Collection: Frédéric Ozanam

ARTIST: Julie Lonneman


“Let us be frank, Mr. Ozanam; let us also be very particular. What do you do besides talk to prove the faith you claim is in you?” This challenge, uttered by a fellow student at the University of Sorbonne, spurred Frédéric Ozanam into action. Frédéric and a friend began to visit the Paris tenements in order to help however they could. During this time of the birth of the industrial revolution, the number of people who lacked the necessities of life increased greatly. Low wages and long working hours resulted in appalling living conditions. Disease and violence were rampant. Soon a group formed around Frédéric dedicated to address these conditions. This little band expanded rapidly over France and around the world, even in Frédéric’s lifetime. It continues today, seeing and serving God in the poor, as the St. Vincent DePaul Society.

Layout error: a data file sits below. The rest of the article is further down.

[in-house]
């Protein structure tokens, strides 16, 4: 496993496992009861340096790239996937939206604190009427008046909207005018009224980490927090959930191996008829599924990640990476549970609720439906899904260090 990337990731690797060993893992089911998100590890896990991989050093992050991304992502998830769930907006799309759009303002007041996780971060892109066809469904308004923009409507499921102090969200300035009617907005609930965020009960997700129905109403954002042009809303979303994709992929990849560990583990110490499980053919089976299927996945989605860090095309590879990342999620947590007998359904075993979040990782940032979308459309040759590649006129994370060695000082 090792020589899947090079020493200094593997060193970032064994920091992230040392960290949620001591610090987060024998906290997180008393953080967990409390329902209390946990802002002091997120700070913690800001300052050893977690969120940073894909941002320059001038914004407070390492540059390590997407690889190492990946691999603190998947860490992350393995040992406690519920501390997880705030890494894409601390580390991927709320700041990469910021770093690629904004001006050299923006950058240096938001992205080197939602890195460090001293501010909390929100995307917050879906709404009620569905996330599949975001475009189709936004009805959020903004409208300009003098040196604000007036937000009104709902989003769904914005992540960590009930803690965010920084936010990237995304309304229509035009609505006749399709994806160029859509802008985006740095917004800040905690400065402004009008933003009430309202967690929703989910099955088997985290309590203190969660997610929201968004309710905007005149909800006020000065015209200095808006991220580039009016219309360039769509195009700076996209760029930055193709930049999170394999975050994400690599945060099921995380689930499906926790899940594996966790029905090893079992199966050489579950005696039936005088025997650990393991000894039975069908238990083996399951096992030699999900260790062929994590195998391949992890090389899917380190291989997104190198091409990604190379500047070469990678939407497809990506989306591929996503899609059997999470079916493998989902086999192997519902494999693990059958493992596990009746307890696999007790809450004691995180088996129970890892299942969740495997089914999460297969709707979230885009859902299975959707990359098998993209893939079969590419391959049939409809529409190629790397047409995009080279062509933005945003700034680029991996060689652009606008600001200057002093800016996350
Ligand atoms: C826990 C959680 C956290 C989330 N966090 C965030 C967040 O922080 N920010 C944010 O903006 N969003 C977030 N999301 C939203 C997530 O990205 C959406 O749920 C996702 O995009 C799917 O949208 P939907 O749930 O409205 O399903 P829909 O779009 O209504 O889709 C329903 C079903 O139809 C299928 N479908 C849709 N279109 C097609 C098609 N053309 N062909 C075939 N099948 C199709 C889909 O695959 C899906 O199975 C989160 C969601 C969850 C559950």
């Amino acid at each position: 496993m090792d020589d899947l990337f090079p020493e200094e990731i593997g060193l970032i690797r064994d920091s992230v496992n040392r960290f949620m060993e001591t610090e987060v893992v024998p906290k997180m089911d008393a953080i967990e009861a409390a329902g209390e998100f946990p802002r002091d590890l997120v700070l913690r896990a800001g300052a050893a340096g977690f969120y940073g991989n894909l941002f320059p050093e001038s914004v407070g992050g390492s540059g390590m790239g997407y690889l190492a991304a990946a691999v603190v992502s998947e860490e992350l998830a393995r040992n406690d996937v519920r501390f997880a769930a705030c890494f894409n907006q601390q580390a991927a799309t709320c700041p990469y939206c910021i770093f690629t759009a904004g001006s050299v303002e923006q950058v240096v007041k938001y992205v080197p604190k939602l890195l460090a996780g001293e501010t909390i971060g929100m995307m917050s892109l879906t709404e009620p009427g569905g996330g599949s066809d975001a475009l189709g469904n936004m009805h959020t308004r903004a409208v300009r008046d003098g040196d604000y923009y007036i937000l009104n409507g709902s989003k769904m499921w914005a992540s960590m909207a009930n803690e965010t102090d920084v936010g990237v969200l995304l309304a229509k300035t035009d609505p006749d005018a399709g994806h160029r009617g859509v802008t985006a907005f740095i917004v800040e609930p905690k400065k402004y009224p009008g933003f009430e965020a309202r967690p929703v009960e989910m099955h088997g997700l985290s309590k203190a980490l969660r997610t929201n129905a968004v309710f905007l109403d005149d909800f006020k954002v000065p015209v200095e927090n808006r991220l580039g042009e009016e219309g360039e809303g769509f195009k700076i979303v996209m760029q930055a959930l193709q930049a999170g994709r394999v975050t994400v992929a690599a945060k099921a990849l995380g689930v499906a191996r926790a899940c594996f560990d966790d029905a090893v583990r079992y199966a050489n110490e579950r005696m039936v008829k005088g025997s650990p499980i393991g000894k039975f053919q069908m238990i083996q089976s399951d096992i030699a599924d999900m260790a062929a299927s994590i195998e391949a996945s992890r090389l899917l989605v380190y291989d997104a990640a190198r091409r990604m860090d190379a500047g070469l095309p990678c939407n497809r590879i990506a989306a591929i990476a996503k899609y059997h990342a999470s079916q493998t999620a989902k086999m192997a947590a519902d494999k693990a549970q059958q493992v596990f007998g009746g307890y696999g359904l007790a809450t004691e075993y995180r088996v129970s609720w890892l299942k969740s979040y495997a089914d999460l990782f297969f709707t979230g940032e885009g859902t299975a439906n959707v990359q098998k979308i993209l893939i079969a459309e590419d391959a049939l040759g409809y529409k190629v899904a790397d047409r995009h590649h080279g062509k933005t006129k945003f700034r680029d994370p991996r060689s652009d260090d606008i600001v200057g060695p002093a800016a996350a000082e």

Read More

Frédéric is the great grandnephew of Jacques Ozanam. He was born at Milan, 23 April, 1813 and died at Marseilles, 8 September, 1853. His father, settled at first in Lyons as a merchant and after reverses of fortune decided to go to Milan. Later he returned to Lyons and became a physician. At eighteen Frédéric, in defense of the Faith, wrote Réflexions sur la doctrine de Saint-Simon. Later he studied law in Paris, and lived for eighteen months with the illustrious physician Ampère. He formed an intimate friendship with the latter's son, Jean-Jacques Ampère, well known later for his works on literature and history.   Meanwhile he became a prey of doubt. He said,  

“God gave me the grace to be born in the Faith. Later the confusion of an unbelieving world surrounded me. I knew all the horror of the doubts that torment the soul. It was then that the instructions of a priest and philosopher (Abbé Noirot) saved me. I believed thenceforth with an assured faith, and touched by so rare a goodness. I promised God to devote my life to the services of the truth which had given me peace."